What if I told you that the average homeless person in the U.S. is not a middle-aged adult, but a 9-year-old child? If I said that you could help that child by doing what you do best- working out- would you do it? That’s what kettlebells4kids is hoping.
The organization, which is supported by Reebok and other fitness related brands, was started by Amie Turrill Owens in 2014. Owens, then Head of Brand Strategy at Reebok, noticed the growing problem of homelessness among children in the U.S. and knew the CrossFit community, which is already known for it’s focus on charity work, would want to get behind such an important cause.
In 2010, 1.6 million children were without homes. Just six years later, that number is a staggering 2.5 million which means that 1 in every 30 children in America is homeless.
In response, Owens established kettlebells4kids (K4K) which is a nationwide, non-profit organization that aims to raise awareness as well as funds to support in-shelter active play and fitness opportunities for homeless children. The organization relies upon fundraising teams from CrossFit gyms and other fitness facilities around the country to raise money through both donations and by hosting the annual k4k fundraising event.
One of the top fundraising teams is Team Dream Big which was formed this year and is comprised of 14 kids from across the country. Shiloh Ellis, the team leader and a 10-year-old CrossFitter and Olympic lifter discovered the organization while watching The CrossFit East Regionals last year. Appalled by the thought of so many of his peers living without homes, Shiloh formed Team Dream Big and invited other youth from across the country to join him in raising the awareness and money needed to effect change.
One of the members of Team Dream Big is 8-year-old Avery Marklin. HIs mother, Angela, explains that one of her favorite things about the organization is that, “Wherever you live, the money you raise helps homeless kids in your state. Working with Bright Horizons Foundation for Children, kettlebells4kids allocates funds to support active play and fitness into homeless shelters.” K4K believes that fitness has a lot to do with helping kids be successful in life.
Each member of Team Dream Big is hosting WODs in their home gyms to help raise money and awareness for K4K. The WOD uses the number 9 to inform and remind athletes that most homeless people in our country are children. It was co-created with Ben Bergeron, owner of CrossFit New England, and is a 9-minute AMRAP that consists of 9 kettlebell swings, 9 burpees, 9 more kettlebell swings, and 9 box jumps.
When Avery’s gym, CrossFit Iron Mary, hosted the K4K WOD, they were able to get thousands of dollars worth of prizes donated by local businesses in order to encourage more CrossFitters to register for the WOD. At that fundraiser alone, they raised almost four thousand dollars for the cause. And like Angela explained, all of the money went to helping homeless kids in South Carolina where the WOD was held.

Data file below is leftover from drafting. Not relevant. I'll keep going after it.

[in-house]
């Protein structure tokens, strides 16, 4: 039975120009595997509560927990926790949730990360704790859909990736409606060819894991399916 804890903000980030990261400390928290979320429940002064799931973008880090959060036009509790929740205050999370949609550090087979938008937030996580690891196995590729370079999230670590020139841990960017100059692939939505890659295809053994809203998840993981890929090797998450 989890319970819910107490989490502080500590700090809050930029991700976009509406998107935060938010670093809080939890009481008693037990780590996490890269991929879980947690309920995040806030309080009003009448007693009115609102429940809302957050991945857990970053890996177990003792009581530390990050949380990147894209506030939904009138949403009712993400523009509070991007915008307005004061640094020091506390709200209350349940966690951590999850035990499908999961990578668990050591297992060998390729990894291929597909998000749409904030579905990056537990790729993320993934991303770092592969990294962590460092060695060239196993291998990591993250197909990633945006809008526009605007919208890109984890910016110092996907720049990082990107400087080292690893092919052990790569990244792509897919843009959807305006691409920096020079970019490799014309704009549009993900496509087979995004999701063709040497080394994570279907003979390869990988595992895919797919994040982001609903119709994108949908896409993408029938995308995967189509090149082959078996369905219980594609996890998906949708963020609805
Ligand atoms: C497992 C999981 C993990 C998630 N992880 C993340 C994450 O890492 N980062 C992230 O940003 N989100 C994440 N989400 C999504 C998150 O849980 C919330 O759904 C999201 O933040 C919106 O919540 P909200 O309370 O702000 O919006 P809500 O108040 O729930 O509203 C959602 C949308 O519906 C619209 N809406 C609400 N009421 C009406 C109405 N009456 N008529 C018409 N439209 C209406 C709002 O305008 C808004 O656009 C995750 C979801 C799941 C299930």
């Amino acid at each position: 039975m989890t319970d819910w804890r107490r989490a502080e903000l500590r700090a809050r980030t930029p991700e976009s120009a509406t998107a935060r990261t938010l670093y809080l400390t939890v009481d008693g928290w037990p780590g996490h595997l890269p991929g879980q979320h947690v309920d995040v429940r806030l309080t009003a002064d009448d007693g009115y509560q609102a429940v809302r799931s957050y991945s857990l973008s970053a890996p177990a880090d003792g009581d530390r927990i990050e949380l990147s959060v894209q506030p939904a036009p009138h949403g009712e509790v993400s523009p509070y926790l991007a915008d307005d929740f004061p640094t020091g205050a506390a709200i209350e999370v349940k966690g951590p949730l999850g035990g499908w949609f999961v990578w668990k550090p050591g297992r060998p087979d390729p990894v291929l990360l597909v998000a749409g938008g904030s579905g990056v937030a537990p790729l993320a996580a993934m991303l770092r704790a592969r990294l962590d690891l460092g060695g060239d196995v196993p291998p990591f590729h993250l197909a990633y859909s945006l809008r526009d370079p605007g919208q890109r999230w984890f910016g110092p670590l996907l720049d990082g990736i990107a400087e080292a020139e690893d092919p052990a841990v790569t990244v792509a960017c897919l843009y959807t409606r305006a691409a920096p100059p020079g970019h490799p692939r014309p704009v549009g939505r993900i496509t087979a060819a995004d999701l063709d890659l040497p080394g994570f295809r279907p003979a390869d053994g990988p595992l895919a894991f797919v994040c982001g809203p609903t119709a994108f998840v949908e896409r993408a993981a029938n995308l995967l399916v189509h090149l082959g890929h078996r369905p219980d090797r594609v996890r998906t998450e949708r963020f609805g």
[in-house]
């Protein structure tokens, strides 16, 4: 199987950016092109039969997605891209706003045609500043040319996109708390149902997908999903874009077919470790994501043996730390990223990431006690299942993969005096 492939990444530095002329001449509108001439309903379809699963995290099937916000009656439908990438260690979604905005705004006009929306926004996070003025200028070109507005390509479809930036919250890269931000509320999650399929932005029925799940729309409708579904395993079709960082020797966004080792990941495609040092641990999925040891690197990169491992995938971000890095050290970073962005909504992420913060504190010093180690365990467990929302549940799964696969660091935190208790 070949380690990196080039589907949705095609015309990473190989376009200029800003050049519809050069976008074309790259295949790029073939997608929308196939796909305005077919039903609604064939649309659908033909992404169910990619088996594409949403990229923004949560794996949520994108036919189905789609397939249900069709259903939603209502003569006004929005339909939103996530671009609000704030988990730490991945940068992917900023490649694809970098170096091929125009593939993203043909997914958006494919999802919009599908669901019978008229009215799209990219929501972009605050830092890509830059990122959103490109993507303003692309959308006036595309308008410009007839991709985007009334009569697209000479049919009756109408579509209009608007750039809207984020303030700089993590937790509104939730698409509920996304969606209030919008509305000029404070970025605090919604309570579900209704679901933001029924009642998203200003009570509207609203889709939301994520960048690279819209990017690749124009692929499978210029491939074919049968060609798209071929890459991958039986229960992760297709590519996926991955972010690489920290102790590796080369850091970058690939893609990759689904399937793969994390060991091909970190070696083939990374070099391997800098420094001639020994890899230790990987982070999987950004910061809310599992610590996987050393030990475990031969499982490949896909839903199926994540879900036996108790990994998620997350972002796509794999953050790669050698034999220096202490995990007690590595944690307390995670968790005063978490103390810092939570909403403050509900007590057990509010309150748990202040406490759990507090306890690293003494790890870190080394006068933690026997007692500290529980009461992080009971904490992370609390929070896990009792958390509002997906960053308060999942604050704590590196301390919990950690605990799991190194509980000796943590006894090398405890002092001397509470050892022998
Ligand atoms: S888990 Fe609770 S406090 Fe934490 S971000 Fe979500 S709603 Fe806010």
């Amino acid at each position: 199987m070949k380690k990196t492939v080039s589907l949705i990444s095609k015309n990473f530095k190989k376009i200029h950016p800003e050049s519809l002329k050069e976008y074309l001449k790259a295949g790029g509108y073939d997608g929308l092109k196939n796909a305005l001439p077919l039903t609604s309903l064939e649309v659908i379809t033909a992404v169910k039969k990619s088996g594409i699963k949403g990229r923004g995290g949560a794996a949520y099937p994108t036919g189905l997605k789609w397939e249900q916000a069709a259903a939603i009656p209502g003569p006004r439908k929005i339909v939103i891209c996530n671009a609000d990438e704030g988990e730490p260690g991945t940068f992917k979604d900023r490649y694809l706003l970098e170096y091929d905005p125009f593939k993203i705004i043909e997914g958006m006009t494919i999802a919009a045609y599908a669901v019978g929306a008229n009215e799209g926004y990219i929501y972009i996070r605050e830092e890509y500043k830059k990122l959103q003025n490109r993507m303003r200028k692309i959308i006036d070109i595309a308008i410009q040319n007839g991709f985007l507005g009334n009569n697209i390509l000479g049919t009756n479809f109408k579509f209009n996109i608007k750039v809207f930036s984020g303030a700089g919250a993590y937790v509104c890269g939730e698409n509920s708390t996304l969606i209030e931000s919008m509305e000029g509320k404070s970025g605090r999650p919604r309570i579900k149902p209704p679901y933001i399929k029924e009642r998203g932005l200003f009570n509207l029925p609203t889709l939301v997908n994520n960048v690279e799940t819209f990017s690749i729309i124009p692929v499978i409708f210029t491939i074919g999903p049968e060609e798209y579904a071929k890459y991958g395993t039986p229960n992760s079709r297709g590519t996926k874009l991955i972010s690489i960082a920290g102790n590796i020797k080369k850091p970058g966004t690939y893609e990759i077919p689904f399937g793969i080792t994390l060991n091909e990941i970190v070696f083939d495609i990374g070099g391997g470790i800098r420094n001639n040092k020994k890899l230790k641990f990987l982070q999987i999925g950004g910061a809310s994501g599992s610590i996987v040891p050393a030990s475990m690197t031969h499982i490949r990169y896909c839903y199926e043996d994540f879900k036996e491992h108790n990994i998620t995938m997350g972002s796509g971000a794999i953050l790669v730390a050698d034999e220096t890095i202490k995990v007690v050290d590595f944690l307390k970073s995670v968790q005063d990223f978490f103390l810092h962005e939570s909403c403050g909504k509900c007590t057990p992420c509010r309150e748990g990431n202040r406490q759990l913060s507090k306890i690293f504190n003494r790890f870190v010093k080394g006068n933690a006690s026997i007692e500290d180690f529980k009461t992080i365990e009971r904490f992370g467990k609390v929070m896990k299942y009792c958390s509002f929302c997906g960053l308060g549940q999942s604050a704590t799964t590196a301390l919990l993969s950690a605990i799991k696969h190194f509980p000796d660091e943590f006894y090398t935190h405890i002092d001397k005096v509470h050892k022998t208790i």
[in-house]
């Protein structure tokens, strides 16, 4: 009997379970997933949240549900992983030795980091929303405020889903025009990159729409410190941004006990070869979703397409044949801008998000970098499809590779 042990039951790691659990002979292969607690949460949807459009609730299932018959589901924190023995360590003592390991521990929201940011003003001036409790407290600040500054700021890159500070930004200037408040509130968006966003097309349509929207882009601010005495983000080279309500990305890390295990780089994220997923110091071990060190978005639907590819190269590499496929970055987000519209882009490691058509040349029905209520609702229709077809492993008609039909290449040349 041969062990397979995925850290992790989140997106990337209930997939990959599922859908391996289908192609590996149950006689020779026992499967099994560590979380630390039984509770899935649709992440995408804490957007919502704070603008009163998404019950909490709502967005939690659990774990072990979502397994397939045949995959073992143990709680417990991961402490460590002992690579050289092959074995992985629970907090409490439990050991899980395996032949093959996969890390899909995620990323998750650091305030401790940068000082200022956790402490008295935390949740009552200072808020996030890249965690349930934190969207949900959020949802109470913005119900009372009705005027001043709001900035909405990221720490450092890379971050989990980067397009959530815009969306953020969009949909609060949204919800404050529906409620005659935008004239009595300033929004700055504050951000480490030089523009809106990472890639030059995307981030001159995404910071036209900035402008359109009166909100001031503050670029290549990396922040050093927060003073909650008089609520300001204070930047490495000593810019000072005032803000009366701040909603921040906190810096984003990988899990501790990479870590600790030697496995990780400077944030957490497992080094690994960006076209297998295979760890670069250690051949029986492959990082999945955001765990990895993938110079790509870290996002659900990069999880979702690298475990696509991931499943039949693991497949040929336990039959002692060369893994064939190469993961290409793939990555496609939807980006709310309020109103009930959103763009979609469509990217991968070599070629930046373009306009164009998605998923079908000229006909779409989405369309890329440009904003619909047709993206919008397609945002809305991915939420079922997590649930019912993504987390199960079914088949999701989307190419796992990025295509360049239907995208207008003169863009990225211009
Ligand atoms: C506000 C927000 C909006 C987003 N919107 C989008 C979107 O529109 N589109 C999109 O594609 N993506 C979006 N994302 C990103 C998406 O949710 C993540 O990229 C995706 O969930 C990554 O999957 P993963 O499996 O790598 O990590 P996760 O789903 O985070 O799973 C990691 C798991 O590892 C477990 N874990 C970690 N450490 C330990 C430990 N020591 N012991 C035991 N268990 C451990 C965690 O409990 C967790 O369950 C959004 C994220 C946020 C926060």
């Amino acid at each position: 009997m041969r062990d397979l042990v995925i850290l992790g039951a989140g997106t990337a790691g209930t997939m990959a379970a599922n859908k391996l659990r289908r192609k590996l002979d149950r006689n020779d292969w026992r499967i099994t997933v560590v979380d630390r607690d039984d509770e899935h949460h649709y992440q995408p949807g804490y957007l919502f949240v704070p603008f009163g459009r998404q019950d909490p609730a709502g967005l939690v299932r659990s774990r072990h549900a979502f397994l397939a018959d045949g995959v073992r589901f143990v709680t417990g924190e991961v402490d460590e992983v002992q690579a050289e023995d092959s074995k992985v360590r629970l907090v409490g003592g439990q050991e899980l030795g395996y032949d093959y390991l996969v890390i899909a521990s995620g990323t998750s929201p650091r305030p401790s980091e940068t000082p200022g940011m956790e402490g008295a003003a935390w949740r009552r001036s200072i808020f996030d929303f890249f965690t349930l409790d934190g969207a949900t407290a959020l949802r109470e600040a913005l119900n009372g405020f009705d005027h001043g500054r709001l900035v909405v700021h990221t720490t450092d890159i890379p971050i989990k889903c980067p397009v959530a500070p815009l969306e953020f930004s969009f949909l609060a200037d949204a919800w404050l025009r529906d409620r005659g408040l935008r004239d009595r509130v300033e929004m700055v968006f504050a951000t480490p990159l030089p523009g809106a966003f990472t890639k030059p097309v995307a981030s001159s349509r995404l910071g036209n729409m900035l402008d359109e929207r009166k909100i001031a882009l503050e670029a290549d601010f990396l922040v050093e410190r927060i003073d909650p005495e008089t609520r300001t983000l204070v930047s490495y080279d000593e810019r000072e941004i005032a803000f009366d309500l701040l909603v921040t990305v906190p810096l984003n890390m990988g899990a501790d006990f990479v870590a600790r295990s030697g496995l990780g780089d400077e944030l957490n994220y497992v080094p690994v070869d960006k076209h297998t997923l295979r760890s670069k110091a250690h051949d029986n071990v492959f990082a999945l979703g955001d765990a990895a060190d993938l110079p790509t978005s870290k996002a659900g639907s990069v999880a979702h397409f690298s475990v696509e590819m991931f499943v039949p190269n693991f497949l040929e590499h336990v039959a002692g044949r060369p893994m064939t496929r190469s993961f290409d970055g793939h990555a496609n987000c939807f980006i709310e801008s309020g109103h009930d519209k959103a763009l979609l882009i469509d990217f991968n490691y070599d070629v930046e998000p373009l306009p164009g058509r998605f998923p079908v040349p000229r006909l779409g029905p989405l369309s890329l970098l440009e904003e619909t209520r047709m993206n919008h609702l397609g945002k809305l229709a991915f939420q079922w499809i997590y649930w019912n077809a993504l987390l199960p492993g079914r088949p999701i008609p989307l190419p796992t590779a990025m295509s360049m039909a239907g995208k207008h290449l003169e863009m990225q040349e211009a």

In order to encourage other CrossFitters to create fundraising teams, kettlebells4kids worked with national sponsors to create amazing prize packages for the team that raises the most. A team consists of at least 8 members and the top prize is valued at $3,000. It includes two tickets to “Ben Bergeron’s Business of Excellence,” a $1,000 Reebok gift card, 25% off Paleo Naturals for 6 months, a case of FitVine Wine, 1 Panther kettlebell by Zoobells, 12 rolls of Goat Tape, 16 Training ropes by JumpRope, 5 kettlebells4kids Blender Bottles, and 1 pair of kettlebells4kids The Hook Grip. The top fundraising individual will also receive some incredible prizes, one of which includes a 1-hour workout and dinner with Katrin Davidsdottir.
kettlebells4kids is asking CrossFit boxes to hold the fundraising WOD between September 9th and September 19th. The organization is a 501(c)(3) so all donations are tax deductible. Donations can also be made directly via the website.
But prizes and tax deductions aside, the greatest takeaway is knowing your workout has enabled you to become a part of something bigger than yourself. According to the Harvard Center on the Developing Child, “Three of the most rigorous long-term studies found a range of returns between $4 and $9 for every dollar invested into early learning programs for low-income children…. The public saw returns in the form of reduced special education, welfare and crime costs and increased tax revenues from program participants later in life.”
Founder Amie Owens explains, “As a CrossFitter, I believe the power of fitness can positively impact your life, every day. Support, motivation and encouragement – those are the things athletes share in their local CrossFit box. The thing is, homeless children and their families need the same things that we as CrossFitters know to be so powerful- someone who says ‘I believe in you. I know you can do this!”
That’s exactly why kettlebells4kids strives to support homeless children in America, as they “believe building strong children today will create successful communities tomorrow.”
To learn more about K4K, visit kettlebells4kids.org.